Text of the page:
Most adults should have a Will – which is generally the first document considered in an individual’s Estate Plan. If you die without a Will, the State will decide how your property is distributed. Without a Will, a judge could decide who raises your children. You can also prevent your loved ones from getting into disputes over your possessions by making your wishes clear in a Will.
Some of the following family situations probably apply to you:
Married With Minor Children
If your spouse predeceases you, who do you want to have custody of your minor children? A Guardian would be responsible for raising and caring for them. Do you want the same or a different person to be Conservator? The roles of a Guardian and Conservator are very different. Simply stated: a Guardian makes the day-to-day decisions of raising the children, and the Conservator administers and accounts for any property owned by or on behalf of your minor children.
Have you thought through and discussed business succession plans for your family-owned business? Your heirs could lose a sizeable portion of your estate to settlement costs; but you can lessen this shrinkage through trusts, gifts, and other strategies.
Do you think your estate is too small to warrant a Will? According to Phoenix estate planning attorney Anthony R. Iniguez, “Age or the size of your estate should not be the primary factors in deciding whether or not to draw up a Will. The question you really want to ask is, ‘Do I want a say in who receives my property?’ If you do not specify who gets your property, the State will.”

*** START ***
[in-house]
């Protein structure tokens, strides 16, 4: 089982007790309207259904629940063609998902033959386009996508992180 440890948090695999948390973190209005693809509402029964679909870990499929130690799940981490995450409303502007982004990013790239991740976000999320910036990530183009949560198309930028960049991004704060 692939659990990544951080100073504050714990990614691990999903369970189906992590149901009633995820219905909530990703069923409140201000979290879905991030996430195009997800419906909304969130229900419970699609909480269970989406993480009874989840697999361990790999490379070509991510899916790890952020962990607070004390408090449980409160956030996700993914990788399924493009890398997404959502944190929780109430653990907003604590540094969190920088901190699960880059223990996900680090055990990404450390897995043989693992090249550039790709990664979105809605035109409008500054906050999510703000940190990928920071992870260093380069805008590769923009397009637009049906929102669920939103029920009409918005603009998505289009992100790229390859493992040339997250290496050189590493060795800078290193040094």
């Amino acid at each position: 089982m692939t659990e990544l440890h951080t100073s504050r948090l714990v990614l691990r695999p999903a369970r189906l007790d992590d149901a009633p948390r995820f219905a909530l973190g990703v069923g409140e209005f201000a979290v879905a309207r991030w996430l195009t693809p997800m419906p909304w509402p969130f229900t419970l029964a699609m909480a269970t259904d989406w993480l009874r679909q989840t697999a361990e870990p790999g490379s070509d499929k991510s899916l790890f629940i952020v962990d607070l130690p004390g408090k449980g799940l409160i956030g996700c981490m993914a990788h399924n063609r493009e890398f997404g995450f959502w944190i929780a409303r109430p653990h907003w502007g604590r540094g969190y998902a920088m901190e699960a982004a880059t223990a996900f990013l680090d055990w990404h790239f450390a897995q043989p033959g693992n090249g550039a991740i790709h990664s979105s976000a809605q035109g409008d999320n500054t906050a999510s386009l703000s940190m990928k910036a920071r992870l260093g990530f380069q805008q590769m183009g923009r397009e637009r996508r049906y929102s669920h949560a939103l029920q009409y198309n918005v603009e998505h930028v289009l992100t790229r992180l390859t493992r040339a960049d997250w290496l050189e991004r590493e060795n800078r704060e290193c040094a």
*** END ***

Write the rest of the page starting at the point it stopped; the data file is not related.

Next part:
Do you have a net worth in excess of $2 million? If so, estate planning can help you reduce your estate taxes and leave more of your assets to your loved ones.
Who gets Grandma’s plate? More often than not, if there are disputes, it’s over the smaller items that have sentimental value. These conflicts can often be avoided by clearly outlining your wishes in a Will.
Would you like to support a worthy charity or school after your death? There are several types of gifts which can accomplish this objective as well as provide tax and income benefits to you and your family.
What if you are incapacitated? If you cannot care for yourself, who do you want to make decisions about your medical care? If you cannot manage your financial affairs, who should? These decisions can be outlined in Medical and Financial Powers of Attorney. You may also want to consider a Living Will which allows you to state exactly what your desires are regarding medical life support.